Analysis of patients presenting to the emergency department with carbon monoxide intoxication
Selim Yurtseven1, Abdullah Arslan2, Umut Eryigit3, Mucahit Gunaydin1, Ozgur Tatli1, Faruk Ozsahin1, Yunus Karaca4, Nurhak Aksut5, Ali Aygun4, Abdulkadir Gunduz4
1Kanuni Training and Research Hospital, Department of Emergency Medicine, Trabzon, Turkey
2Kanuni Training and Research Hospital, Department of Undersea and Hyperbaric Medicine, Trabzon, Turkey
3Diyarbakır Selahaddin Eyyubi State Hospital, Department of Emergency Medicine, Diyarbakır, Turkey
4Karadeniz Technical University, Faculty of Medicine, Department of Emergency Medicine, Trabzon, Turkey
5Manisa State Hospital, Department of Emergency Medicine, Manisa, Turkey
Keywords: Carbon monoxide intoxication; Hyperbaric oxygen; Troponin I; Echocardiography
Objectives: Carbon monoxide is a potentially fatal form of poisoning. The exact incidence is unclear, due to cases being undiagnosed or reported as fewer than the real number. Hyperbaric oxygen therapy (HBOT) is of proven efficacy in the treatment of CO intoxication.
The purpose of this study was to describe the general characteristics of carbon monoxide (CO) intoxications presenting to the emergency department and to investigate troponin I values and the effectiveness of hyperbaric oxygen therapy (HBOT) in these patients.
Material and methods: Patients presenting to the emergency department with CO intoxication over one year and patients with such intoxications receiving HBOT were examined retrospectively.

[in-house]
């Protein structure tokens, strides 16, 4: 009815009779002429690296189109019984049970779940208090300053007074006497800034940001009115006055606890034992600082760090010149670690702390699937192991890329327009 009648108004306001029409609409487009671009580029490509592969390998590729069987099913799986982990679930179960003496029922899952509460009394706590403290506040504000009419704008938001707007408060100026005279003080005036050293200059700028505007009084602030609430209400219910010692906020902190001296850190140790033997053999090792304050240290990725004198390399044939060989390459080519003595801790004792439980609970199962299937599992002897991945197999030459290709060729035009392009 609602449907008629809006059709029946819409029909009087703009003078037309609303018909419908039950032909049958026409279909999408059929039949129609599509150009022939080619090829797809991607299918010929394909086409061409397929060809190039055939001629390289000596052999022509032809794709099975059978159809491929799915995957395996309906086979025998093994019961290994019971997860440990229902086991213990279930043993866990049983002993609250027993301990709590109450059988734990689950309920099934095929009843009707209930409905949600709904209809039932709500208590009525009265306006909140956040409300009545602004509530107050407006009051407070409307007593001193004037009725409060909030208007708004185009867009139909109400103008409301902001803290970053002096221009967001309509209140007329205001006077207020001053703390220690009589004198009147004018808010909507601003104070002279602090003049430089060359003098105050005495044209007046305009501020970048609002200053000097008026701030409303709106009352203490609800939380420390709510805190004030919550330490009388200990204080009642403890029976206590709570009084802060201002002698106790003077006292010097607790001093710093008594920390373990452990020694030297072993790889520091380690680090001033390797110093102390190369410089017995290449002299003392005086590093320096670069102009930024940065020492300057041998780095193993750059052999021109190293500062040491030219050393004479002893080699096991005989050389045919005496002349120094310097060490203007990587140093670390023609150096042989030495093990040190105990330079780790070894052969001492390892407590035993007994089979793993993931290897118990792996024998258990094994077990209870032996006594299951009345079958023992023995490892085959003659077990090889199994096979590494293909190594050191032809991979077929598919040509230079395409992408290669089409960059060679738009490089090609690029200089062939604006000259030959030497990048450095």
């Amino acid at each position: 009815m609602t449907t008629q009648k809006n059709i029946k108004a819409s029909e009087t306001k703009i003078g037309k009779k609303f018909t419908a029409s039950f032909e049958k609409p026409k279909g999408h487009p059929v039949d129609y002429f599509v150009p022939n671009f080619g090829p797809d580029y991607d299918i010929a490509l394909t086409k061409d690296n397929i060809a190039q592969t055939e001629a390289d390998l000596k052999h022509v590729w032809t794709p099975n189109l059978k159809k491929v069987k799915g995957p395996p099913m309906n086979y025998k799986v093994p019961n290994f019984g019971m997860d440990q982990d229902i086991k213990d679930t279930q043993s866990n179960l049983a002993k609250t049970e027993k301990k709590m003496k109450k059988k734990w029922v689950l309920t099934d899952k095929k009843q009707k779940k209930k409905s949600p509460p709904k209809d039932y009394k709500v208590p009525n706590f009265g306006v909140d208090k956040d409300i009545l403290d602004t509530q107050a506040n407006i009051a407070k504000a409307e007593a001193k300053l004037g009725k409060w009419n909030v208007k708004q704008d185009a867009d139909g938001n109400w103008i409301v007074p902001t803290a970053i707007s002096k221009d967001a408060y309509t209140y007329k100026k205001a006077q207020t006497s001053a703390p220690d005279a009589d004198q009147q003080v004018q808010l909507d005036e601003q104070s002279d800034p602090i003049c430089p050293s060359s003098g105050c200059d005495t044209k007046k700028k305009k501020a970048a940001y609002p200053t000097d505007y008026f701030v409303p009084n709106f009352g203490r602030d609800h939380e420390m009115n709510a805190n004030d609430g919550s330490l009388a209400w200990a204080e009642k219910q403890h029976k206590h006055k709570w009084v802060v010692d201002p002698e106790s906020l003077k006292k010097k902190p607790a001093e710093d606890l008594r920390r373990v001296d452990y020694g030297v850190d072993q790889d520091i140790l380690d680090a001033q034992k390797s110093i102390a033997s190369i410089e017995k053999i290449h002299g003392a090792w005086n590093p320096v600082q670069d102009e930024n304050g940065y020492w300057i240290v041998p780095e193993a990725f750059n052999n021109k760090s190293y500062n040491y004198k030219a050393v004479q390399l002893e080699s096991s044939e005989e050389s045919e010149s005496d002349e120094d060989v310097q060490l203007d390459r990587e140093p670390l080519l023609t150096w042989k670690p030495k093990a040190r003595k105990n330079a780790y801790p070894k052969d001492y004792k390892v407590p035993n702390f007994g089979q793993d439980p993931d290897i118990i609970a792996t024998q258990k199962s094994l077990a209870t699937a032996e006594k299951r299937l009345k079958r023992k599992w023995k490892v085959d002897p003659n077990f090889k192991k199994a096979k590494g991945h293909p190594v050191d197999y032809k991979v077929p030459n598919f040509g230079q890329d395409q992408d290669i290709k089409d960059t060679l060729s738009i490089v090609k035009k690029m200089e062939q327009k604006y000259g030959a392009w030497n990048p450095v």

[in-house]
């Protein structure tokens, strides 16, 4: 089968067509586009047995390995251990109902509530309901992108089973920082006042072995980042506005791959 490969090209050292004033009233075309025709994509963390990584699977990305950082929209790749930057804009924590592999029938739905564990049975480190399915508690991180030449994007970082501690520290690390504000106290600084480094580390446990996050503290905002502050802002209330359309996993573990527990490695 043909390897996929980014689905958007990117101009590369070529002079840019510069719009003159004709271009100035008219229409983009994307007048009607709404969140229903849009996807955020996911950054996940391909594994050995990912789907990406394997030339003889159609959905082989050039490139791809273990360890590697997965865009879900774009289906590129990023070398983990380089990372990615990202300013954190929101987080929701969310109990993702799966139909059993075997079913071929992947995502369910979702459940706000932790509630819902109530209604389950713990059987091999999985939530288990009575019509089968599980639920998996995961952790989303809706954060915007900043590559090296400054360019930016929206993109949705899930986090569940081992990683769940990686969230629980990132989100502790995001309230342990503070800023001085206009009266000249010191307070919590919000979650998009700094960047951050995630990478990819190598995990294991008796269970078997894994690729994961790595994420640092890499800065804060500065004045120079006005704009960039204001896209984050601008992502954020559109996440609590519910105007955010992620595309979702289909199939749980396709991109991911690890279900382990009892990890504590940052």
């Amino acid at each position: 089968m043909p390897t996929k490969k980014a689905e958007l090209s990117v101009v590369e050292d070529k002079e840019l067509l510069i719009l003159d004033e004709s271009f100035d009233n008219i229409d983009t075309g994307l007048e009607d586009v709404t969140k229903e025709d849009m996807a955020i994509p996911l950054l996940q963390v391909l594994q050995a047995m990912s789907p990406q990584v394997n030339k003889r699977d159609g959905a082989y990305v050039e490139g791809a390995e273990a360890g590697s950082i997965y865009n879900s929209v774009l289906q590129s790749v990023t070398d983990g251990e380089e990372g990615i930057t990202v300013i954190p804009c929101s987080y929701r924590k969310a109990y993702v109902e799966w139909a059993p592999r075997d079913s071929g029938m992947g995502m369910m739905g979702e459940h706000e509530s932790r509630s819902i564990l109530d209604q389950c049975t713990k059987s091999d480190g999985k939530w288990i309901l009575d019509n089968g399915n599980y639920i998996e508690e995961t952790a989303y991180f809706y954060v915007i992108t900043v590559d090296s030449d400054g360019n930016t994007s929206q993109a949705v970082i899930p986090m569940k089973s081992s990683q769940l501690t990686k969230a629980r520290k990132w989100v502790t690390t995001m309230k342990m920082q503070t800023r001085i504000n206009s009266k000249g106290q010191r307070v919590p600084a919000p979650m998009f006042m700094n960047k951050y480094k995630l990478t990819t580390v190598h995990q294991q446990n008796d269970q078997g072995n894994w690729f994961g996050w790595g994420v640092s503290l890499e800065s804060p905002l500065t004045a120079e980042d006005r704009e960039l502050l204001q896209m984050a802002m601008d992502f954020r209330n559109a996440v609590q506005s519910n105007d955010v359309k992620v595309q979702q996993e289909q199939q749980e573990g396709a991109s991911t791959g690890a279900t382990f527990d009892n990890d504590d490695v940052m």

Results: One hundred seventy-one patients were included; 140 (81.9%) were poisoned by stoves, 18 (10.5%) by hot water boilers and 10 in (5.8%) by fires. COHb levels were normal in 49 of the 163 patients whose values were investigated, and were elevated in 114 patients. Mean COHb value was 16.6. Troponin I values were investigated in 112 patients. These were normal in 86 patients and elevated in 26. Mean troponin I value was 0.38 ng/ml. One hundred twenty-three of the 171 patients in the study were discharged in a healthy condition after receiving normobaric oxygen therapy, while 48 patients received HBOT. Forty-two (87.5%) of the patients receiving HBOT were discharged in a healthy condition while sequelae persisted in five (10.4%). One patient died after 15 session of HBOT.
Conclusion: Although elevated carboxyhemoglobin confirms diagnosis of CO intoxication, normal levels do not exclude it. Troponin I levels may rise in CO intoxication. No significant relation was observed between carboxyhemoglobin and receipt of HBOT. A significant correlation was seen, however, between troponin I levels and receipt of HBOT.